Studies consistently show that African Americans parents are less likely to encourage HPV vaccine participation for their adolescent children . This pilot study was conducted in a rural high school, and African American parents made up approximately 90.0% of the sample in the pilot study, thus the study sample may not be representative of the general population.
The methodology of the study consisted of an online survey distributed through an email link via a convenience sample approach. Those parents without access to the internet through a computer or mobile device would have been unable to participate. Additionally, it should be noted that those with lower household incomes may have been less likely to participate since they may not have access to internet in their homes. Our sample, however, did have representation from various income levels, but it must be noted that this survey modality could have impacted the generalizability of the study results.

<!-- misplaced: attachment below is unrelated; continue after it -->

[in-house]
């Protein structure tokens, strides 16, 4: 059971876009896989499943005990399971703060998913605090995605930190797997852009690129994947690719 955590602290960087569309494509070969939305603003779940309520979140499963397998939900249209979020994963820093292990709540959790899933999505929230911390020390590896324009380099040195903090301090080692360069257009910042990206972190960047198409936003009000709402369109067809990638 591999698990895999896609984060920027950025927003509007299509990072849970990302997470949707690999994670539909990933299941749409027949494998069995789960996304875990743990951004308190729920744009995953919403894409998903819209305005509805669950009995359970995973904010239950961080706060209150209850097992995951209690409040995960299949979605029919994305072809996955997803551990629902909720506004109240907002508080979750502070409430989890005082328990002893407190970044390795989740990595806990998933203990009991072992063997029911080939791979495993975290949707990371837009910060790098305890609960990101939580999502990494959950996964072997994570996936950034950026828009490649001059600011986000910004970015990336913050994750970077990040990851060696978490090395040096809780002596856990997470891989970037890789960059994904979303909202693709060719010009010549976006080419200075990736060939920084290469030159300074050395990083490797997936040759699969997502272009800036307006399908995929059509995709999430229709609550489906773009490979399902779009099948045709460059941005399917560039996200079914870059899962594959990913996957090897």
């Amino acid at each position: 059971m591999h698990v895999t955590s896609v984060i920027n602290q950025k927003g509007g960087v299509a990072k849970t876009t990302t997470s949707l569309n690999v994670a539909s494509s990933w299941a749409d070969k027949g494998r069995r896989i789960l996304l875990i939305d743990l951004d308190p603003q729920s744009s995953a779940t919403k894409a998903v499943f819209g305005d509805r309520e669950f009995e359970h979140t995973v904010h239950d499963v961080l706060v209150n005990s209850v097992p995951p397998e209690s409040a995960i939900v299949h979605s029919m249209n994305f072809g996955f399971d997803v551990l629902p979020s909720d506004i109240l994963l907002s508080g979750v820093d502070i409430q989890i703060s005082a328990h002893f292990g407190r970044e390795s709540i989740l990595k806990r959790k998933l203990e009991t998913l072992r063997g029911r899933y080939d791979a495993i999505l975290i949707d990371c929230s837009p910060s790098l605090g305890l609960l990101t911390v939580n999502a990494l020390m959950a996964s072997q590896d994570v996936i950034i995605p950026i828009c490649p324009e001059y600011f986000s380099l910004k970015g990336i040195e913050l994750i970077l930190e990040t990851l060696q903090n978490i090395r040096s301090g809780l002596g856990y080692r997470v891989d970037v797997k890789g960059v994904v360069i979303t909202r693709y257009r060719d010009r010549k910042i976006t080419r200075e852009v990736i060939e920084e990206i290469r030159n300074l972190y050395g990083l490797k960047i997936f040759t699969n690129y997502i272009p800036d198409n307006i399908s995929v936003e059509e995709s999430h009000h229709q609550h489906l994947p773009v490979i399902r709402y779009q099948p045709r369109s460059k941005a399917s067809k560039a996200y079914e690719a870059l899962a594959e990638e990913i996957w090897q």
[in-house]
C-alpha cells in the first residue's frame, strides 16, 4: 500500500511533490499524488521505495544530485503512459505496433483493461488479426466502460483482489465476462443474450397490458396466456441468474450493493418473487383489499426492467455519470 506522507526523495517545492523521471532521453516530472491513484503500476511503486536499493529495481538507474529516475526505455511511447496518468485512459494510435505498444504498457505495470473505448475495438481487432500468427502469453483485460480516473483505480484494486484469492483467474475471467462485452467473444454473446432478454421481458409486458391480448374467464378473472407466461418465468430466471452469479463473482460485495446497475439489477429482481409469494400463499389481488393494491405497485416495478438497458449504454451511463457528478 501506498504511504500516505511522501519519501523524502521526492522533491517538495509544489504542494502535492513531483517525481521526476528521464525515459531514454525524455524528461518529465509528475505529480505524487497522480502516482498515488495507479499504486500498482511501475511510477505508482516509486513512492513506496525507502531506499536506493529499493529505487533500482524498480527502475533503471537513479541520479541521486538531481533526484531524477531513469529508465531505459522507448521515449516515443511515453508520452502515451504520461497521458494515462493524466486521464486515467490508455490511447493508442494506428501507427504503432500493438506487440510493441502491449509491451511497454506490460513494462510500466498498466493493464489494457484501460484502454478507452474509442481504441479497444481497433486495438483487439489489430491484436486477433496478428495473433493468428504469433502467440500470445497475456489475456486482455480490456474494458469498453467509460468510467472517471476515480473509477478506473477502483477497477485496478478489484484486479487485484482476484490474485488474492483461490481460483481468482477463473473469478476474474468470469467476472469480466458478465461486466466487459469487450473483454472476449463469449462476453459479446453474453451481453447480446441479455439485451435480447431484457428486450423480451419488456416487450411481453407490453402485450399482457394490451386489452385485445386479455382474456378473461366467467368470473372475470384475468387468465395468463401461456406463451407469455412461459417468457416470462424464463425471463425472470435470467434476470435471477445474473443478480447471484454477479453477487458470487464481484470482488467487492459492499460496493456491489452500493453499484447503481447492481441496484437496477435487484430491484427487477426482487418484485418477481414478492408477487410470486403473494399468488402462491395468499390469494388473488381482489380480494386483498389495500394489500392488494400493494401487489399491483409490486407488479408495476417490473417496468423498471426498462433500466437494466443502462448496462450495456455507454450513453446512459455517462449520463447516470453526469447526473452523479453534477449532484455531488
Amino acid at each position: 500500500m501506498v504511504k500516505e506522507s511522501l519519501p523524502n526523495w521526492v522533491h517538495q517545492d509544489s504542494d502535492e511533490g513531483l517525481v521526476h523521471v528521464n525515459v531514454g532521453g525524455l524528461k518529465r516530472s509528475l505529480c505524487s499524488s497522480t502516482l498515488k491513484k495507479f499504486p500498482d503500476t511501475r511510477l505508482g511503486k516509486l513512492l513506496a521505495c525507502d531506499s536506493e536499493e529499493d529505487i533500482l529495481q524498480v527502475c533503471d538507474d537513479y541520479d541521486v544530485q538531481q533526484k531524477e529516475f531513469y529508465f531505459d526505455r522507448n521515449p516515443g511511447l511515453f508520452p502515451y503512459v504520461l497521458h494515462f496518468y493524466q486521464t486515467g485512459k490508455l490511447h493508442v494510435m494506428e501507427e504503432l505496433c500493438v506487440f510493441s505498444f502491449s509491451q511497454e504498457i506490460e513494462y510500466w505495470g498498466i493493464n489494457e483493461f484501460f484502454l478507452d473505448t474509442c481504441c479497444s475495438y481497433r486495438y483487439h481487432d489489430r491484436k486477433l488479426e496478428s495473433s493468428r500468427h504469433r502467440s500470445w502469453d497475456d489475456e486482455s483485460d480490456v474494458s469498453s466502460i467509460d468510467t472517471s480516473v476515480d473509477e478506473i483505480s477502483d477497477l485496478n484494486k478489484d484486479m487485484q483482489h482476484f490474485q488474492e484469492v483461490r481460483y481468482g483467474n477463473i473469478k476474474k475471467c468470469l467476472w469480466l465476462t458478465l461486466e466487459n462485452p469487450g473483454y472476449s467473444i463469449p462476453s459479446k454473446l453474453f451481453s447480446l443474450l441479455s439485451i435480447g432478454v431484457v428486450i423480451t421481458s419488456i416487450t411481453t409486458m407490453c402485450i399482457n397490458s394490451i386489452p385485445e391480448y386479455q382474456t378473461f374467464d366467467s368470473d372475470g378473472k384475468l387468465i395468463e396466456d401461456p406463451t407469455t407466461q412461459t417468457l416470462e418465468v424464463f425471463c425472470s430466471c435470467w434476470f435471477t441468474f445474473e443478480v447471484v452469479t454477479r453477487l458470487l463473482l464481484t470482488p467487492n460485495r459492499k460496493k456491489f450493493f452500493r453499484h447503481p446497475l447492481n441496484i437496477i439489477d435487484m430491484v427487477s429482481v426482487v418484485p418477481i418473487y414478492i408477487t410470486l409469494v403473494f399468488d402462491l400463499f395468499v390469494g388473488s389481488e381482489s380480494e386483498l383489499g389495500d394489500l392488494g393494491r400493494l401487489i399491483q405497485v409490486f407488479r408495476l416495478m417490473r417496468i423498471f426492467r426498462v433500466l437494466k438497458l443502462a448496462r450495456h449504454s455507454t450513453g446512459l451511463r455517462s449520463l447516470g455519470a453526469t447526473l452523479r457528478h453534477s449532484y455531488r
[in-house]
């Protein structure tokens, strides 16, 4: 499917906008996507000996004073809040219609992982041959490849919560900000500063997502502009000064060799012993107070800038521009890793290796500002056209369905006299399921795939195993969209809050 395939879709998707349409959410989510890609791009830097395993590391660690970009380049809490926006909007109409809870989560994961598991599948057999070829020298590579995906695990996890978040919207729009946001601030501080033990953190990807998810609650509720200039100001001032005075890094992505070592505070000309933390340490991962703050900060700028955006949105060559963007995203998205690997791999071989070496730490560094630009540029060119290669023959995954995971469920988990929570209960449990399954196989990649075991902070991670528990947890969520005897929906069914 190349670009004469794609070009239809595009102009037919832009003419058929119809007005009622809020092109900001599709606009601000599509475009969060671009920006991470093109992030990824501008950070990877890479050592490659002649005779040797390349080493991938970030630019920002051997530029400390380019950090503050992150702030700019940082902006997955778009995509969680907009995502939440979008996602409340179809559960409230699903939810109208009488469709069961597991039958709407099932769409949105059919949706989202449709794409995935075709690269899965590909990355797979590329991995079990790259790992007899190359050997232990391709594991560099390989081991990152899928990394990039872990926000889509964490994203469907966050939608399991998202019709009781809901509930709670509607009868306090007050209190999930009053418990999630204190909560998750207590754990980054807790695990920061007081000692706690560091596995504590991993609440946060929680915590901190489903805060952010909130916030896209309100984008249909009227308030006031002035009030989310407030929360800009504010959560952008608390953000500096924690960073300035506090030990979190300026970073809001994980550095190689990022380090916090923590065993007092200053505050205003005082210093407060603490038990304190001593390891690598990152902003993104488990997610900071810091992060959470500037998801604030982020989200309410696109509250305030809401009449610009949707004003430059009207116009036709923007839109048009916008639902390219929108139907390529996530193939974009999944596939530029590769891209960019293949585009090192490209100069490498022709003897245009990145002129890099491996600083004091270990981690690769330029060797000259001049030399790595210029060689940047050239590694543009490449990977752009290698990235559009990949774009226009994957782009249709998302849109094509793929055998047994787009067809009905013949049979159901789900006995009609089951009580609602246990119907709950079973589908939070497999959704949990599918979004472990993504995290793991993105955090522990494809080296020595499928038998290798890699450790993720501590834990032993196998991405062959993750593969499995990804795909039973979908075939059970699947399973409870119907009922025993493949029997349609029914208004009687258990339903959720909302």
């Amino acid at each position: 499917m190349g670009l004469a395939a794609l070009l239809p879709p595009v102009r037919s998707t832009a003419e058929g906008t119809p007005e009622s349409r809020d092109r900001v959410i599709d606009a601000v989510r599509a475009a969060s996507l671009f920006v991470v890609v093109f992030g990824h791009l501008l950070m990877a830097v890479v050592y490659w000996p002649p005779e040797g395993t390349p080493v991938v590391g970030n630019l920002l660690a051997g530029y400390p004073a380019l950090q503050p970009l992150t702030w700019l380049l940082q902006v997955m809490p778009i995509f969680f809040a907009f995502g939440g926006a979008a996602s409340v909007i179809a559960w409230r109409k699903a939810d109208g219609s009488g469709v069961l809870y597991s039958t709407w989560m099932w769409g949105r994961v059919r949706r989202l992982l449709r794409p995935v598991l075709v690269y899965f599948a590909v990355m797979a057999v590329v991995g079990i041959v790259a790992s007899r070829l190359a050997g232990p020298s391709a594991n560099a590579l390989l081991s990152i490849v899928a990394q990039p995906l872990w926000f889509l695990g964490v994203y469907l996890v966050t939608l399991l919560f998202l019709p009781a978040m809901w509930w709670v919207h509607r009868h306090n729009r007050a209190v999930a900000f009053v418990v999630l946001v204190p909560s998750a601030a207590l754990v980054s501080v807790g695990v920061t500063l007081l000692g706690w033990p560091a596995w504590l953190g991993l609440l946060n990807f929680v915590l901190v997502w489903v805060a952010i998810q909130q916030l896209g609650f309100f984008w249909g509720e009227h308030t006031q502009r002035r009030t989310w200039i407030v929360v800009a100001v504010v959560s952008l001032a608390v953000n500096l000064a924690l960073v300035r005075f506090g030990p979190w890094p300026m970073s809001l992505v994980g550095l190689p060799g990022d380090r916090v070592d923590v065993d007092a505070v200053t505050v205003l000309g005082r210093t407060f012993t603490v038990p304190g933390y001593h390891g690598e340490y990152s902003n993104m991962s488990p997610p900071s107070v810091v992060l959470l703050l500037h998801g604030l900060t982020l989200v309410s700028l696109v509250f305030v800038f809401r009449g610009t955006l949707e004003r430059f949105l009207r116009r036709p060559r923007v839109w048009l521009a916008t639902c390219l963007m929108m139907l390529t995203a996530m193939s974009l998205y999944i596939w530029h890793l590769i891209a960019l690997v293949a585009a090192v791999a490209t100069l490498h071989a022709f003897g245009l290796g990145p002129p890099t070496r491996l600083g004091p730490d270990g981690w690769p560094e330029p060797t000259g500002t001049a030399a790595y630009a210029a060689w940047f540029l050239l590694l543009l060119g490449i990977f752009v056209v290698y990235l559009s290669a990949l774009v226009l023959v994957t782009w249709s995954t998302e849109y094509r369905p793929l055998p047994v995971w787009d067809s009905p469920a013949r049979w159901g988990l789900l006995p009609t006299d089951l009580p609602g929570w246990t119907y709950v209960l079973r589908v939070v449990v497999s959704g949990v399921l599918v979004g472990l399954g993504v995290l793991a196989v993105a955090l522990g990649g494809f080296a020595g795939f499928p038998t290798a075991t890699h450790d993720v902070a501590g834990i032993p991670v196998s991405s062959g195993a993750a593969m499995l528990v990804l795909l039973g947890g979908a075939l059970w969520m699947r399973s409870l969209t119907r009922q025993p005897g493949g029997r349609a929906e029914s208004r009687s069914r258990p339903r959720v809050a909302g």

This pilot study provided valuable information about factors that influenced rural, low-income parents to encourage HPV vaccine participation by their daughters. Increased understanding of factors associated with HPV vaccination in low-income minority groups can guide interventions to increase coverage and serve to guide policy decisions in the study area.
In order to ensure that the study maintained the highest ethical standards, a human subjects review application was presented to the Institutional Review Board of the University of Southern Mississippi (protocol number 15040608) and was approved prior to participant enrollment.
The authors state that there are no conflicts of interest; this includes ownership of shares, consultancy, speaker’s honoraria or research grants from commercial companies or professional or governmental organizations with an interest in the topic of the paper.
All Published work is licensed under a Creative Commons Attribution 4.0 International License
Copyright © 2018 All rights reserved. iMedPub LTD Last revised : August 13, 2018